Wednesday, December 12, 2007

Brown Paper Packages Tied Up With String

I love Christmas, I love gift shopping, I love gift wrapping, I love Mariah Carey and I'm happy "All I Want for Christmas Is You" is the #8 song in the country despite the fact that it is 13 years old, I love Christmas lights, and I love my $11.99 Christmas tree that went up the week before Thanksgiving.

I hate gift guides.

I am so completely sick of every SINGLE magazine publishing a useless list of things to buy "Mom," or "Dad," or "Her," all of which belong in quotes because none of the gifts suggested are actually for Mom, they're for the idea of Mom, some nebulous Mom-in-theory who opens presents on Christmas in Nantucket in an L.L. Bean turtleneck. "Mom" loves beaded wine glass markers so her guests don't get their glasses confused at her cocktail parties. My mom would re-gift a present like that so quickly she wouldn't even finish unwrapping it before she was slapping on a new bow.

I read a particularly stupid gift guide this morning in a free New York magazine that broke down its terrible gifts by price: splurges, sensible gifts, and some other assonant version of the word "cheap" I can't currently recall. But there were wonderful suggestions like getting your roommate a flat screen tv, a pair of personalized booty shorts, or a plant. See? Isn't that helpful? I had no idea what to get Brad, but thanks to these fantastic suggestions I could either bankrupt myself, make him a lady, or disappoint him. Christmas morning is going to be AWESOME.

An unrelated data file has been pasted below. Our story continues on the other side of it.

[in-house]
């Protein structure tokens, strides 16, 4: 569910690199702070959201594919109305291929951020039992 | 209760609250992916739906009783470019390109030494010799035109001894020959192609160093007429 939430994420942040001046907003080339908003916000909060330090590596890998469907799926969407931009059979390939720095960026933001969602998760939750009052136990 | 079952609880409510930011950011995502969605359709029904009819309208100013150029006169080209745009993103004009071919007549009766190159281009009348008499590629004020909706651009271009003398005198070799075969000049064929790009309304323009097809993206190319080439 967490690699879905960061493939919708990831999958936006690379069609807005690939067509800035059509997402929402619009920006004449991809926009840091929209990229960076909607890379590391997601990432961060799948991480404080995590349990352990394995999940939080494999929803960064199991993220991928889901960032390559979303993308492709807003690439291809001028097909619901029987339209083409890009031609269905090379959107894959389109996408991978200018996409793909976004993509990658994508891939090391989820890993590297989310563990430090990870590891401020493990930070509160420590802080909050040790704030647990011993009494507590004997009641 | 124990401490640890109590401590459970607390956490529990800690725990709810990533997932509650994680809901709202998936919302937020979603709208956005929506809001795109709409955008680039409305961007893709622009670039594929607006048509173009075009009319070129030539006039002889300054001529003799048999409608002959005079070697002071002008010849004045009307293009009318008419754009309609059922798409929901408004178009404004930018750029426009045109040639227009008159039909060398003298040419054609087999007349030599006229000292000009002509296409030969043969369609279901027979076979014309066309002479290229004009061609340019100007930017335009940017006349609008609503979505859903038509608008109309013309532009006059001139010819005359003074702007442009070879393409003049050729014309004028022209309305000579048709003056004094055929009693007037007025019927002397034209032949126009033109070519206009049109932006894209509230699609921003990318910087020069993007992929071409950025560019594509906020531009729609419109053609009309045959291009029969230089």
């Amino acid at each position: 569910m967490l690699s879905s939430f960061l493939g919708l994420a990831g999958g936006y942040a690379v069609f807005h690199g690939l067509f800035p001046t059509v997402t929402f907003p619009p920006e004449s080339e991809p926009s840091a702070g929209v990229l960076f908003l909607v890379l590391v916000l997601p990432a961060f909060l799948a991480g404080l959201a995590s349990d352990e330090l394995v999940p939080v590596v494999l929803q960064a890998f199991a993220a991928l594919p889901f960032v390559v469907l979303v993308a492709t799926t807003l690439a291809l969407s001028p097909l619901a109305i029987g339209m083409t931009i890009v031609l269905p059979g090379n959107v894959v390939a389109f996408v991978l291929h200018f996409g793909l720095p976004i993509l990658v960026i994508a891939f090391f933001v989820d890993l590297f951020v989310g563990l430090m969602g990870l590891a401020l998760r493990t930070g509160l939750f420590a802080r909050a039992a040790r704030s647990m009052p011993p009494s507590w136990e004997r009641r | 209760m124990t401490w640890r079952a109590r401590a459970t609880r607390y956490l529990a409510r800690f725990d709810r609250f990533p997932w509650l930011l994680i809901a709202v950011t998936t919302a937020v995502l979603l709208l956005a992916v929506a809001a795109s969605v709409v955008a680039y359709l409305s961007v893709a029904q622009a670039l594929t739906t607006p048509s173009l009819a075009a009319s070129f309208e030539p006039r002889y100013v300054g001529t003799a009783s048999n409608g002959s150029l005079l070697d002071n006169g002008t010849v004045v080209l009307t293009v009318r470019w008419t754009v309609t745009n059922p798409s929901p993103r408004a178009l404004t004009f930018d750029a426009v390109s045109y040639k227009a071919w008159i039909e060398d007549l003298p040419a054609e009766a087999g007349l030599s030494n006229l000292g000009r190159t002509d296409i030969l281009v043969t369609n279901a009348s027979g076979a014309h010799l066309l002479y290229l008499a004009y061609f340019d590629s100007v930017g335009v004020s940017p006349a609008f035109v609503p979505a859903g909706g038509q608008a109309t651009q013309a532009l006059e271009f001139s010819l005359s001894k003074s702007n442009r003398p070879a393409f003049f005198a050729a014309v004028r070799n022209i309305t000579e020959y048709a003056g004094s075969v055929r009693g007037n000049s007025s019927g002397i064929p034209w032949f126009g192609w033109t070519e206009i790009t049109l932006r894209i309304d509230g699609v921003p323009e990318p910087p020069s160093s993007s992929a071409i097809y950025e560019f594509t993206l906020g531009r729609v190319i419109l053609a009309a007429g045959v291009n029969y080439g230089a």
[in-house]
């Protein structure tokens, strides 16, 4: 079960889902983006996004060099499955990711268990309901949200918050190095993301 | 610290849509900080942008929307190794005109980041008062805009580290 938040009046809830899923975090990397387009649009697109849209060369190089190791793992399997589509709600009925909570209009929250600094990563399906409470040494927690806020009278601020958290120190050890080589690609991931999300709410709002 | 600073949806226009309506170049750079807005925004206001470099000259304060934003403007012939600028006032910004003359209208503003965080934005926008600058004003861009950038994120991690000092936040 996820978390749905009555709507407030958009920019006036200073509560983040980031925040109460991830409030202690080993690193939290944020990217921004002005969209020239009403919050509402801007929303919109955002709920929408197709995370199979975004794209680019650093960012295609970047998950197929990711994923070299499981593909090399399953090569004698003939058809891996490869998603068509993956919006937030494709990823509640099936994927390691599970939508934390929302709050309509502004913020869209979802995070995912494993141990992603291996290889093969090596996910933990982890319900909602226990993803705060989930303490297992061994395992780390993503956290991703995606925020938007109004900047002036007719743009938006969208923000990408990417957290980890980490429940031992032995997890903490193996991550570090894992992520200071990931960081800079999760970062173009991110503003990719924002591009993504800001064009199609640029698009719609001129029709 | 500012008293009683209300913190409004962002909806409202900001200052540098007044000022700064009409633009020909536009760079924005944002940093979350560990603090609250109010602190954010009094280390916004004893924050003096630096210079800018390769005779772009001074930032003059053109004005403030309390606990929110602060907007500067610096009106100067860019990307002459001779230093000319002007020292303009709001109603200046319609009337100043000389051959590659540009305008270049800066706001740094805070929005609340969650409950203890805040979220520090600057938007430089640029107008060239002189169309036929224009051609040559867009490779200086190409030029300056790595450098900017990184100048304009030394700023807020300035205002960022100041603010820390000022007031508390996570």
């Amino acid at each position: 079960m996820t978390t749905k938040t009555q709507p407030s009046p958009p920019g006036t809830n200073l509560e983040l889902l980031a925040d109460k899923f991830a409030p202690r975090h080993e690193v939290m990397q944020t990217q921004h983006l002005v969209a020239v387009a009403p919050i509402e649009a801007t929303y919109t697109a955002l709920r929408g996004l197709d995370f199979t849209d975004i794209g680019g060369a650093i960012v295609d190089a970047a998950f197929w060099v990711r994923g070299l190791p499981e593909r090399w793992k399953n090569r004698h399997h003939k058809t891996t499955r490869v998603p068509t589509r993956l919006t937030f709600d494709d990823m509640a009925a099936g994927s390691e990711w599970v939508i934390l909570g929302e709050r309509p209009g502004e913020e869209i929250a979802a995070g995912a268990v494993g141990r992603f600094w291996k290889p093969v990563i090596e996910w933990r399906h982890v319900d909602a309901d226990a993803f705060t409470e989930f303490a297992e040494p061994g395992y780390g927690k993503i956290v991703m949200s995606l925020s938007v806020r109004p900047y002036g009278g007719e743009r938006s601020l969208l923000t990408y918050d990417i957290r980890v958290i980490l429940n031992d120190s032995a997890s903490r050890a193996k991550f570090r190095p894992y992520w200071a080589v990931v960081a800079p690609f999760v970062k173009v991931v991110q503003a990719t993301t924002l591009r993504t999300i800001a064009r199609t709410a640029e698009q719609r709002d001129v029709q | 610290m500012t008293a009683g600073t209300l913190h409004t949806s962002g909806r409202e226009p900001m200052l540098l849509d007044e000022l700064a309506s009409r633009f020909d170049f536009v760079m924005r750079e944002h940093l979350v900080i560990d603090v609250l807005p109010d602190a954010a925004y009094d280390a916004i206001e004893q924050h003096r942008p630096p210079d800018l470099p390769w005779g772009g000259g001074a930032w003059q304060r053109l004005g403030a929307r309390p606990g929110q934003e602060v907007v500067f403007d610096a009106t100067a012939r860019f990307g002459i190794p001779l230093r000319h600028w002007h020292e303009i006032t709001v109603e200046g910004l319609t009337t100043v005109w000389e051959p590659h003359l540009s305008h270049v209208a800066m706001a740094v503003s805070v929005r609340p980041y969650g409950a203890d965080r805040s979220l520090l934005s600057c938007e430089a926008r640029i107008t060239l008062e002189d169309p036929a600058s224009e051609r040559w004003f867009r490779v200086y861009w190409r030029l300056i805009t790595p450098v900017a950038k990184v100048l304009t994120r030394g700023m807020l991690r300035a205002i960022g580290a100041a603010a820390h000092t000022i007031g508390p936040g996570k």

What do you get "the kid" if you don't have a lot of cash? A walk in the park, says the magazine. Seriously. That is a serious suggestion. My brother, age 22, is still bitter that he did not receive the Lego monorail kit when he was 6 years old. He has, however, received the following as Christmas presents over the years: the Ghostbusters firehouse, the Ninja Turtles Technodrome, Ninja Turtles Subterranean Sewer Hockey, the Micromachines garage, original Nintendo, Nintendo 64, Sega Genesis, whatever came after that, XBox, Playstation, Playstation 2, I believe, and any number of handheld, hard to find at Christmas, expensive, instantly obsolete video game systems. I doubt a walk in the motherfucking park is the salve his broken heart would've needed to heal.

What do you get the party host you don't know? Well, off the top of my head, there are three things you would EVER bring to a person you don't know: wine, chocolate, flowers. But see, the gift guide suggests completely creative, out of the box gifts like, for example, wine! Or chocolate! Or, get this: flowers.

The whole point of giving a present to someone is to say yes, hi, I appreciate your contribution to my life, but also, more importantly, I think, to say I get you enough to be able to buy you something without you telling me what that thing should be. That is why bad presents are so particularly awful. The Little Mermaid sweater your grandmother got you when you were in SIXTH GRADE and already completely uncool isn't just terrible on it's own merits; the crap cupcake is iced with the sad fact that your grandma doesn't get you at all.

I may not always get people stuff they love to bits, but at least I don't usually get them something that doesn't transcend the concept of "gift": the blank book, the candle, the holiday-scented Bath & Body Works products.

And if it were up to me, nebulous gift-guide "Mom" would get a bottle of Jack Daniels, because anyone who wants a gift whose sole purpose is to let her better entertain other people could really use a big, selfish, crying bender.
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